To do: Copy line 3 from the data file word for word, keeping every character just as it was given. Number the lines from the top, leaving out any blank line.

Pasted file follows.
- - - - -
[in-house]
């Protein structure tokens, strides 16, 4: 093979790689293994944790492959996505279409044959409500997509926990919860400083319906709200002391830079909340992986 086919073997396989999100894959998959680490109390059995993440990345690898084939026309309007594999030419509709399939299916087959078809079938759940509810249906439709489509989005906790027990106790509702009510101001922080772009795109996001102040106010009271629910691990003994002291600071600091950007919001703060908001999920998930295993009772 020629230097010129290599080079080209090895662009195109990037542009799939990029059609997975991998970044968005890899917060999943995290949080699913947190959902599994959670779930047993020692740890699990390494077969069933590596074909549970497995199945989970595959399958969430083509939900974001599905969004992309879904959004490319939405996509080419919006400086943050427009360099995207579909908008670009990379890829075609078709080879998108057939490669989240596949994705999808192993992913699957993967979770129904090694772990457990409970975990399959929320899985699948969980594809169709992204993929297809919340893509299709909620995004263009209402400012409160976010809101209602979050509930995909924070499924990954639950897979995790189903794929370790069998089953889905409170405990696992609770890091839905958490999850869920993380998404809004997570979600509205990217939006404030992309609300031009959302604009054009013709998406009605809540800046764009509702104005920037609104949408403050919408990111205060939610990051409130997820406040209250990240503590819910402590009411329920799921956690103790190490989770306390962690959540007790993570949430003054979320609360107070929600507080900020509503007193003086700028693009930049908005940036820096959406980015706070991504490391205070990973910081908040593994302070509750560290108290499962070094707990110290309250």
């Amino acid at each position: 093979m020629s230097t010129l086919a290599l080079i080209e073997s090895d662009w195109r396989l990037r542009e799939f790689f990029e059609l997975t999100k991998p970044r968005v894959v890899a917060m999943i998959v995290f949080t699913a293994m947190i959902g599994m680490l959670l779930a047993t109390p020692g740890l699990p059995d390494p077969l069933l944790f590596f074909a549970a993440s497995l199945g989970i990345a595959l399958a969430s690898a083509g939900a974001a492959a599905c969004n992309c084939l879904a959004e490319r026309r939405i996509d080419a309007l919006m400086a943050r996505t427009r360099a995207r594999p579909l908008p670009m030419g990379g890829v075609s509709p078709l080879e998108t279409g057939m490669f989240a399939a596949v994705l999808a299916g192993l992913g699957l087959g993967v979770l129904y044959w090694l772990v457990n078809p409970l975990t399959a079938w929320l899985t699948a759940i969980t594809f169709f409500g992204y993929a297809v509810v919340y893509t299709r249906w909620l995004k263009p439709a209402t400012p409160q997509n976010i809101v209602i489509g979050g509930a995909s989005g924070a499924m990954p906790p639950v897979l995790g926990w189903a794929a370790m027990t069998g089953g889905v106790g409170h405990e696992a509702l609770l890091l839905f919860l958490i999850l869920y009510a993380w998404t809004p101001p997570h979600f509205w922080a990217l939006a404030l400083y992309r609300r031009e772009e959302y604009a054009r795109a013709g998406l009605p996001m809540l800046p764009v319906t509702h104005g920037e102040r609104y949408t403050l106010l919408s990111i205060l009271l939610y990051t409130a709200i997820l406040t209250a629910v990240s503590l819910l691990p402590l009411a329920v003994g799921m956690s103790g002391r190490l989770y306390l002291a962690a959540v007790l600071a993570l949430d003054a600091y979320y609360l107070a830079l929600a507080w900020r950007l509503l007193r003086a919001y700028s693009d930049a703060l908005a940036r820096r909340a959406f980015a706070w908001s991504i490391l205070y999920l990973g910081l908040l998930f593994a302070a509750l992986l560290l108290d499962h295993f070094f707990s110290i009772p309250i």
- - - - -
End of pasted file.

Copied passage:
């Amino acid at each position: 093979m020629s230097t010129l086919a290599l080079i080209e073997s090895d662009w195109r396989l990037r542009e799939f790689f990029e059609l997975t999100k991998p970044r968005v894959v890899a917060m999943i998959v995290f949080t699913a293994m947190i959902g599994m680490l959670l779930a047993t109390p020692g740890l699990p059995d390494p077969l069933l944790f590596f074909a549970a993440s497995l199945g989970i990345a595959l399958a969430s690898a083509g939900a974001a492959a599905c969004n992309c084939l879904a959004e490319r026309r939405i996509d080419a309007l919006m400086a943050r996505t427009r360099a995207r594999p579909l908008p670009m030419g990379g890829v075609s509709p078709l080879e998108t279409g057939m490669f989240a399939a596949v994705l999808a299916g192993l992913g699957l087959g993967v979770l129904y044959w090694l772990v457990n078809p409970l975990t399959a079938w929320l899985t699948a759940i969980t594809f169709f409500g992204y993929a297809v509810v919340y893509t299709r249906w909620l995004k263009p439709a209402t400012p409160q997509n976010i809101v209602i489509g979050g509930a995909s989005g924070a499924m990954p906790p639950v897979l995790g926990w189903a794929a370790m027990t069998g089953g889905v106790g409170h405990e696992a509702l609770l890091l839905f919860l958490i999850l869920y009510a993380w998404t809004p101001p997570h979600f509205w922080a990217l939006a404030l400083y992309r609300r031009e772009e959302y604009a054009r795109a013709g998406l009605p996001m809540l800046p764009v319906t509702h104005g920037e102040r609104y949408t403050l106010l919408s990111i205060l009271l939610y990051t409130a709200i997820l406040t209250a629910v990240s503590l819910l691990p402590l009411a329920v003994g799921m956690s103790g002391r190490l989770y306390l002291a962690a959540v007790l600071a993570l949430d003054a600091y979320y609360l107070a830079l929600a507080w900020r950007l509503l007193r003086a919001y700028s693009d930049a703060l908005a940036r820096r909340a959406f980015a706070w908001s991504i490391l205070y999920l990973g910081l908040l998930f593994a302070a509750l992986l560290l108290d499962h295993f070094f707990s110290i009772p309250i």